Standing by them
Unconditional support …
Floods comprise about one-third of the natural disasters that afflict our planet each year — more than any other type of natural event. And while the physical destruction during and after a flood is very evident, not as evident is the emotional and psychological impact floods have on individuals, businesses and communities.
For business owners, it can be a doubly difficult. At the same time they are facing the loss of their personal property and ensuring the safety of their families during the crisis, they also face another set of decisions that affect anyone involved in the business, as well as its customers and community. Feeling responsible for so many other individuals adds another layer of anxiety for business owners at an already stressful time.
The MU Business Development Program has a variety of resources to assist flood-affected businesses.
These documents will help business owners make decisions about the future of their company. The BDP can assist in many ways, particularly in partnership with area lenders, technology experts, state departments and federal agencies, such as the U.S. Small Business Administration.
However, along with help in completing forms, applying for funding, enhancing communication and securing physical facilities, owners of flood-affected businesses need support from family, friends and community as they realistically assess whether or not the company can recover. These emotional decisions are quite personal and painful. Business owners need time, space and patience to make the best decision. Unfortunately, in many cases, business owners become victims of a community’s disaster fatigue and are told to simply get over it and get back to normal.
The truth is “normal” no longer exists. Conditions will never be the same as they were before the disaster.
What can we do to support business owners in this situation?
Remain calm, serve as a sounding board and expect a wide range of emotions from those affected by the crisis. Stress patience and the wisdom in taking small, achievable steps first. Finally, support whatever decision the business owner makes. Re-opening may not be best for a number of reasons.
- The business owner is near retirement age and decides to go ahead with that next chapter rather than make the investment in rebuilding.
- The business is not bankable and lacks the funds to finance a reopening. If the business was not sustainable before the disaster, this event may be a natural time to close the company rather than face ultimate, protracted failure.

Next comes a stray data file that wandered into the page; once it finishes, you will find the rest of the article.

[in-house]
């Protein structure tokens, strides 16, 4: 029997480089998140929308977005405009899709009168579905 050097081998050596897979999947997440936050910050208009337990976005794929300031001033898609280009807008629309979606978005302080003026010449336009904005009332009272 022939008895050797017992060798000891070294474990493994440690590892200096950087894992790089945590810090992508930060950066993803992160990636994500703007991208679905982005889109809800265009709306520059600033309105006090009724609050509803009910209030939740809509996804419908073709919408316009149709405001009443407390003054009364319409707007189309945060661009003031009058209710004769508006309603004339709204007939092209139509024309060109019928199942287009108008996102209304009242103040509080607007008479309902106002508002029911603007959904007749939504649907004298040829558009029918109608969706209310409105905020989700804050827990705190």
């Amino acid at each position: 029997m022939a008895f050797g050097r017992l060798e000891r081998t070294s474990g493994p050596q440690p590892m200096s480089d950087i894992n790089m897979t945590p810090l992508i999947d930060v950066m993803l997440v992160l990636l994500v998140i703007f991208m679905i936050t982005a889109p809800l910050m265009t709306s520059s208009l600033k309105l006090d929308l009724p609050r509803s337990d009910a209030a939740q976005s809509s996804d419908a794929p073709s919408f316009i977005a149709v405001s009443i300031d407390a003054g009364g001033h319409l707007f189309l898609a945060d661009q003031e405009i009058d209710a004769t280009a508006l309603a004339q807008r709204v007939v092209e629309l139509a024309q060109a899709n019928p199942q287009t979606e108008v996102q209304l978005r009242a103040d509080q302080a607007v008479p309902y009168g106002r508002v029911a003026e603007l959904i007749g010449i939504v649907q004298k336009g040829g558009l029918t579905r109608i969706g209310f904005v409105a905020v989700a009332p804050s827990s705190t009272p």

- The owner is tired of the business and does not have the energy to commit to a new company that is more fulfilling.
- The company’s market has disappeared. In widespread disasters, when many families choose to relocate, the customer base may relocate with them.
- The company’s physical location is now too unstable for a reopening in the same spot, necessitating an expensive relocation for the firm.
- The business is dependent on a partnership that is not working well.
- The business is family owned, but the next generation has no interest in continuing the enterprise.
- If the reopening will take a long time, the firm’s customers may have moved on to another similar business for their goods or services, and the cost of reclaiming them is too expensive.
In some cases, although it may never be stated aloud, the disaster may be beneficial in that it provides an opportunity for some business owners to make a more graceful exit or to make major — perhaps uncomfortable — changes to take the firm in an entirely new location.
If the decision is to reopen, keep in mind that the timeline for recovery will vary by business, and the community needs to be patient. Decisions made in haste are often the wrong ones. Some companies will want to rush the process, particularly if the owner and the family are wholly dependent on the business as their livelihood. In the case of family businesses, owners may want to rush to reopen to preserve the family’s name and image in the community.
Clearly, decisions for business owners affected by a disaster are complicated and intertwined. The BDP can certainly help make order from the chaos, but in the end, the decision belongs to the owner. Friends, family, customers and community must learn to be patient so the next choice the business owner makes is ultimately the best for all involved.
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